We must coordinate the business interests of Native Americans and the state. After years of neglect in Santa Fe, I am proud to announce my wholehearted support for the renovation of Highway 666 (a name we are working to change) from Gallup to Shiprock, on the Navajo Nation, and I have directed the secretary of transportation to cooperate fully with the Navajo Nation in this effort.
It was the death knell for "666."
The New Mexico State Highway and Transportation Department joined with Colorado and Utah transportation officials in submitting a recommendation to eliminate the last remaining segments of U.S. 666 and establish a new route, U.S. 393, in its place. After summarizing the history of the route, New Mexico's application explained the reason for the change:
There has been such an outcry from people living on or near US 66 in New Mexico and from the traveling public who avoid traveling on US 666, that House Joint Memorial 60 and Senate Joint Memorial 49 were passed by the 2003 Legislature of the State of New Mexico, to request assignment of a new designation for US 666 as quickly as possible.
The identical Joint Memorial Resolutions described U.S. 666 as "the site of many accidents," noting that "although the rate of accidents has decreased due to road improvements, it is still a dangerous stretch of highway." Then the resolutions got to the point:
WHEREAS, people living near the road already live under the cloud of opprobrium created by having a road that many believe is cursed running near their homes and through their homeland; and
Based on these considerations, the Joint Memorial Resolutions requested a new numeric designation as quickly as possible, adding that, "changing the numeric designation of United States route 666 would provide an added degree of comfort for those using the road."
New Mexico's application explained why the three States had settled on U.S. 393 as the new number:
Renumbering U.S. 666 to U.S. 393 would keep changes to the branch route consistent with the elimination of U.S. 66. U.S. 666 is also a north south route, and therefore should have an odd route number, rather than an even route number.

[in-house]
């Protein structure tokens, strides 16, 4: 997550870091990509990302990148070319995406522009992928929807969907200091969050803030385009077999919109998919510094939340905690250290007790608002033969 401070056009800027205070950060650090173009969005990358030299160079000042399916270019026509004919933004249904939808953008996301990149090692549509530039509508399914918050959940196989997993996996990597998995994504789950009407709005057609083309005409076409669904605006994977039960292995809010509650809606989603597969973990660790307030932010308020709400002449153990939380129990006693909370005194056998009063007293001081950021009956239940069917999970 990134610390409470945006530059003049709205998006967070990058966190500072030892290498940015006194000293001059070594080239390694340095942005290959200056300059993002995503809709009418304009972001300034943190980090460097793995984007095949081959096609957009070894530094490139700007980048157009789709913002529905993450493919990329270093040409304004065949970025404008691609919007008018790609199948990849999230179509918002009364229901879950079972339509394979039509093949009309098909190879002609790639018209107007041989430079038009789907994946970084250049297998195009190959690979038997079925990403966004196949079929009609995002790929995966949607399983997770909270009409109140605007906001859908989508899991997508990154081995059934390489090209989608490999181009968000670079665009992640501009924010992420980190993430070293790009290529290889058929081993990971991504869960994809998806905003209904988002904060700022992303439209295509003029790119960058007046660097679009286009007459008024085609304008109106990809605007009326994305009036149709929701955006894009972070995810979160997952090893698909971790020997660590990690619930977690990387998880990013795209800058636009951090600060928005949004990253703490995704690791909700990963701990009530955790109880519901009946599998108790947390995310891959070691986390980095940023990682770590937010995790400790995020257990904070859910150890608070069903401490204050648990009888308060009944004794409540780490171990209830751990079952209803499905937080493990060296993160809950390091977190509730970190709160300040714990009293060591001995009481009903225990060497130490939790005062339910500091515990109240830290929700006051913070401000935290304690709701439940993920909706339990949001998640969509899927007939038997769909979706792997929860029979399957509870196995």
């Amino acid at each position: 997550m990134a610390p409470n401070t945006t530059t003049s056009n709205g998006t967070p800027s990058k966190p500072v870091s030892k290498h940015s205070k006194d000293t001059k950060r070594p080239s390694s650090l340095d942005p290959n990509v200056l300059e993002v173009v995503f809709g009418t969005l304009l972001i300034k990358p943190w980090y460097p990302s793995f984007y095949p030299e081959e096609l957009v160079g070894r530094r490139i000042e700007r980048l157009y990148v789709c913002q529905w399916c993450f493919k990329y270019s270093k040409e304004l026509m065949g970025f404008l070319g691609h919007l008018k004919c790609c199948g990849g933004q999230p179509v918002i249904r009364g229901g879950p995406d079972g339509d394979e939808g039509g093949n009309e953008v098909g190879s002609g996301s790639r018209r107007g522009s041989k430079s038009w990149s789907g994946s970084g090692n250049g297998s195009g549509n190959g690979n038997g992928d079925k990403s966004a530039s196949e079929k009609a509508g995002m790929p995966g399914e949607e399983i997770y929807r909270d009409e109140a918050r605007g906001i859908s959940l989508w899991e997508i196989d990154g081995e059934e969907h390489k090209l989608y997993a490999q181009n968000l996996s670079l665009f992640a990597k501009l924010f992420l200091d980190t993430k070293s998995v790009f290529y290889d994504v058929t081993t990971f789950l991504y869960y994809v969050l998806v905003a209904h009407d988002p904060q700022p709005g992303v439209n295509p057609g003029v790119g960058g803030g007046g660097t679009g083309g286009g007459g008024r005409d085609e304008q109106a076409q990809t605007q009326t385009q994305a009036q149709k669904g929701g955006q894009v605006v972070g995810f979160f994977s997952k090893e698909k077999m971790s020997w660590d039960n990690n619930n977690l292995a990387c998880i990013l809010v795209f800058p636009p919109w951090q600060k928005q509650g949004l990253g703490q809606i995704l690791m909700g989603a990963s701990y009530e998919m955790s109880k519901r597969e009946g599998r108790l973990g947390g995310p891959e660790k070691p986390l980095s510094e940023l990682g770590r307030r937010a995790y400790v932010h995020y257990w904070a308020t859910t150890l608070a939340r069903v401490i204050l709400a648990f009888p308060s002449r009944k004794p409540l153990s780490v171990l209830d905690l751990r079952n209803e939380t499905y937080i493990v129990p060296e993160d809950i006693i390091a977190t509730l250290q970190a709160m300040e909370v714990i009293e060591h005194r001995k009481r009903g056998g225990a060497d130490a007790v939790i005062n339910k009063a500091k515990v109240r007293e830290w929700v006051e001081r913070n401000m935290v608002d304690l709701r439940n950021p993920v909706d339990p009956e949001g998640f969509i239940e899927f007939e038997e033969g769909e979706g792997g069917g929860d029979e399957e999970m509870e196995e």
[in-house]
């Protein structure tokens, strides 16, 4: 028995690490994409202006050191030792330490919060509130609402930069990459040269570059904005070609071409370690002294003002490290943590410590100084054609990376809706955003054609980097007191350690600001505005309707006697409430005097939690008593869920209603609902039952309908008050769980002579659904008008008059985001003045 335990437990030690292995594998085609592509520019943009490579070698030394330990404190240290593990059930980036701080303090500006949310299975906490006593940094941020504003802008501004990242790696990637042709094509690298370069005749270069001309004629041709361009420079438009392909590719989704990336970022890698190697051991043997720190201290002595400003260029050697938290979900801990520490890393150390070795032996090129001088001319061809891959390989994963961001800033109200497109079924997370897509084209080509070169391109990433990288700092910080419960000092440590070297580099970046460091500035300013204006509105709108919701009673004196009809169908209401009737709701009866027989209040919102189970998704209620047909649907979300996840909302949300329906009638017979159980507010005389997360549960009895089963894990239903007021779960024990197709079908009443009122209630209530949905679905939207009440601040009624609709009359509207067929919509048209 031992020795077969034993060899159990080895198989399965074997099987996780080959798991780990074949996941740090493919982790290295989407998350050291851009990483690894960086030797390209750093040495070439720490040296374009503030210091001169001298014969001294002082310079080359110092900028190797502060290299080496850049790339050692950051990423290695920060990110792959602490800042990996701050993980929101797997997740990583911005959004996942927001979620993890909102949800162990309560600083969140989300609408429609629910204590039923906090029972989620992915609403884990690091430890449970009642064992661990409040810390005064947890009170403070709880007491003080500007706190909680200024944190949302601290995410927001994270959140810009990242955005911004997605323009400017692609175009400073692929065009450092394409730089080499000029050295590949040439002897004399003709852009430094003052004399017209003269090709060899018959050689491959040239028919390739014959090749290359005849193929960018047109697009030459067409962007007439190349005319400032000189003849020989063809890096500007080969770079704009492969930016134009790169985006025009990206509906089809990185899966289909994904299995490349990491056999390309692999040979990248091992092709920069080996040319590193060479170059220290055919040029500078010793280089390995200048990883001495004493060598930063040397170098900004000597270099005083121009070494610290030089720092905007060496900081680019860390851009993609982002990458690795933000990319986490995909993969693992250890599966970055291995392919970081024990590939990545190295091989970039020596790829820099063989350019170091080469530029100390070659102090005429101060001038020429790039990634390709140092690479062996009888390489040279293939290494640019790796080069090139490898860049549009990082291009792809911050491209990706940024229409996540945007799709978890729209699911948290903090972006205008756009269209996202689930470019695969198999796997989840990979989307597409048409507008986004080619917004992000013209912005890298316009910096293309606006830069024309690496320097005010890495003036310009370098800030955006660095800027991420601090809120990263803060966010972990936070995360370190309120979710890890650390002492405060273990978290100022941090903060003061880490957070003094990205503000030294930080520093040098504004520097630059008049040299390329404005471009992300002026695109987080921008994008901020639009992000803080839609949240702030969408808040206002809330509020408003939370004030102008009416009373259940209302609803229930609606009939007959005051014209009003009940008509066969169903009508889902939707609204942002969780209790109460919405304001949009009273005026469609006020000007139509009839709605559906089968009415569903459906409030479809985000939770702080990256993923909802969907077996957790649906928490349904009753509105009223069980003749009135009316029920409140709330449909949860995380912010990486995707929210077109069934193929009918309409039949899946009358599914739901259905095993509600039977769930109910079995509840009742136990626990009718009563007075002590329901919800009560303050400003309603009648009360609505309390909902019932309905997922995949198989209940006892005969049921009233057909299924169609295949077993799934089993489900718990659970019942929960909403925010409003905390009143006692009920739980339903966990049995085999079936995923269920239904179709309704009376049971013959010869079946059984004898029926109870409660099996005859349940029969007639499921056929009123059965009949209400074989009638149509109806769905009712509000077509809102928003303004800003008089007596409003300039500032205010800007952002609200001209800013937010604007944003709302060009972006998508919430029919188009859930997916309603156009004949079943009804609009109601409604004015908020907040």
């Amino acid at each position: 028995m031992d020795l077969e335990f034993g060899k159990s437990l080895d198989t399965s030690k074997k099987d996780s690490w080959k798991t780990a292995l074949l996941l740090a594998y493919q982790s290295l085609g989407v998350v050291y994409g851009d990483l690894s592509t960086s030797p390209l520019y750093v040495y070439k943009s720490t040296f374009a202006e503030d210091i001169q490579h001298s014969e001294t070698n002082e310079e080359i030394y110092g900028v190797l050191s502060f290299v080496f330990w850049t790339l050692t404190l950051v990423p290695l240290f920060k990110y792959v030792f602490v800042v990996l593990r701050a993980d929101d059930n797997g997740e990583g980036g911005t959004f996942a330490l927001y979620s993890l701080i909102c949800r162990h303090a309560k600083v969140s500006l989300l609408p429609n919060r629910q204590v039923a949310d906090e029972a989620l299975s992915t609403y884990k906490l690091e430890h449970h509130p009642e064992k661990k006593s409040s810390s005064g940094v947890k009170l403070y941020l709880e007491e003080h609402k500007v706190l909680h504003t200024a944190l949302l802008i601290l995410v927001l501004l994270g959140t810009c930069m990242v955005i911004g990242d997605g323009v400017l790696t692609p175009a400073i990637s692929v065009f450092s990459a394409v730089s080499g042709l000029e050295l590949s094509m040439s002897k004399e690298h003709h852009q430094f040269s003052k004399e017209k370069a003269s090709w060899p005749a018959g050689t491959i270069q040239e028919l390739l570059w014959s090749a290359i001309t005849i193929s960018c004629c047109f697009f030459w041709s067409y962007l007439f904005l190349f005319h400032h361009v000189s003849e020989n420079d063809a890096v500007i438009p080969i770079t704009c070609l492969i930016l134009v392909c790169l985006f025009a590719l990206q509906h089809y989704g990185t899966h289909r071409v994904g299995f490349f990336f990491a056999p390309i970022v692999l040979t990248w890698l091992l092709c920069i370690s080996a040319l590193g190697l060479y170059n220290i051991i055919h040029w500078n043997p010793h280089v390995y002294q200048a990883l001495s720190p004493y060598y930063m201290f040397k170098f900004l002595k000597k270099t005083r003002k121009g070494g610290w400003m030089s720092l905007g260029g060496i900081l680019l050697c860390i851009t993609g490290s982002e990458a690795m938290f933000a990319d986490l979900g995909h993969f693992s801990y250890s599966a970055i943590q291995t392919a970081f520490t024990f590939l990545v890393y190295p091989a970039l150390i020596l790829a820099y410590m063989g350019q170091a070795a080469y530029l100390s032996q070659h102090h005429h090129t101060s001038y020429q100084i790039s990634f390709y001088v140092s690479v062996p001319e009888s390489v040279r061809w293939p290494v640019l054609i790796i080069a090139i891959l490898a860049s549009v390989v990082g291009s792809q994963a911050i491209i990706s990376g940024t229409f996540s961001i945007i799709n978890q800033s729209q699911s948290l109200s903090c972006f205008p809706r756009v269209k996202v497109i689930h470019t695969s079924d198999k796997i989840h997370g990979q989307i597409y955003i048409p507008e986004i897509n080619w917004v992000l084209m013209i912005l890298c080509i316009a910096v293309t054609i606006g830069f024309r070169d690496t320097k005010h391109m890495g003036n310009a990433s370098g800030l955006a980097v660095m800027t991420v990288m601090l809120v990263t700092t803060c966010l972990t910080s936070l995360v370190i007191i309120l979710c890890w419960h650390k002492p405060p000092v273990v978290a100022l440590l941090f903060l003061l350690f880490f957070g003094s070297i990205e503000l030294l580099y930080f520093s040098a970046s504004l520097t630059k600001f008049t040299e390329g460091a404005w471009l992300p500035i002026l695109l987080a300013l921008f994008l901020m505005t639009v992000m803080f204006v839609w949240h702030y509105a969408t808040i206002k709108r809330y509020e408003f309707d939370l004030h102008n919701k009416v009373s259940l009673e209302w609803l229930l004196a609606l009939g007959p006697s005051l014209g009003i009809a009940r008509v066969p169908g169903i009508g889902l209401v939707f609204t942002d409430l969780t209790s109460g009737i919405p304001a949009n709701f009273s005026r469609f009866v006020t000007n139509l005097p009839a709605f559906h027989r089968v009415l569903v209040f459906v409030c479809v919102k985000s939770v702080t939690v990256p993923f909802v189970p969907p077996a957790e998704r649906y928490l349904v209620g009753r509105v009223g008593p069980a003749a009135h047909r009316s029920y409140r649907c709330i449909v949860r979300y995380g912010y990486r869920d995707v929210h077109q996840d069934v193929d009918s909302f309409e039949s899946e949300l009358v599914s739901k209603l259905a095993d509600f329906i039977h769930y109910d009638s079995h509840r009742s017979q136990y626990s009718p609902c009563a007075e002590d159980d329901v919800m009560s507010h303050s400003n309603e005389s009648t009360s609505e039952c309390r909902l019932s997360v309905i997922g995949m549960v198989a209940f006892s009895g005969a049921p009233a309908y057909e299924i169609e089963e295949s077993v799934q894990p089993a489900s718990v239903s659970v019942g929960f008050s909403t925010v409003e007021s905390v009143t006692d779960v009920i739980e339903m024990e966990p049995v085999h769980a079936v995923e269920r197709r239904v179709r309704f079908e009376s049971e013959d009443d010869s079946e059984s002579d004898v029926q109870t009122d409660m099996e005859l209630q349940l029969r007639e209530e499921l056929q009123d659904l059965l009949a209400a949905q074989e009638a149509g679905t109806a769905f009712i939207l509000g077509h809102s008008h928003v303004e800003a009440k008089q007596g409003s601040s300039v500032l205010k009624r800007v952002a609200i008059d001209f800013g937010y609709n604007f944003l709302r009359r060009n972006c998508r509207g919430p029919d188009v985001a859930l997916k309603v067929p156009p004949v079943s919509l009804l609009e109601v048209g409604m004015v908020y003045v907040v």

Before considering "393," the States had apparently thought about basing the new number on the fact that the northern terminus of U.S. 666 was its intersection with U.S. 191 at Monticello, Utah. However, because the numbers 191, 291, and 391 were used for State routes in New Mexico or Colorado, the States concluded they could not maintain the numbering sequence for variants of U.S. 191.
They chose 393, which was not in use in any of the three States. The problem was that the number implied that the highway was a branch of U.S. 93 (Port of Roosville, Montana, to Wickenburg, Arizona) even though neither U.S. 666 nor U.S. 191 intersected U.S. 93. Moreover, U.S. 93 did not have any branches; if AASHTO were to number branches of U.S. 93 in sequence, the first would be U.S. 193, not 393.
At the suggestion of AASHTO, the States agreed to renumber the route as a spur of U.S. 191, with "491" chosen to avoid duplicating State route numbers. After AASHTO's Standing Committee on Highways approved the change, it became official on Saturday, May 31.
As S. U. Mahesh of the New Mexico State Highway and Transportation Department told the Albuquerque Journal, which number ended up on the highway was not important. "As long as it's not 666 and it's nothing satanic, that's OK."
This page last modified on 04/07/11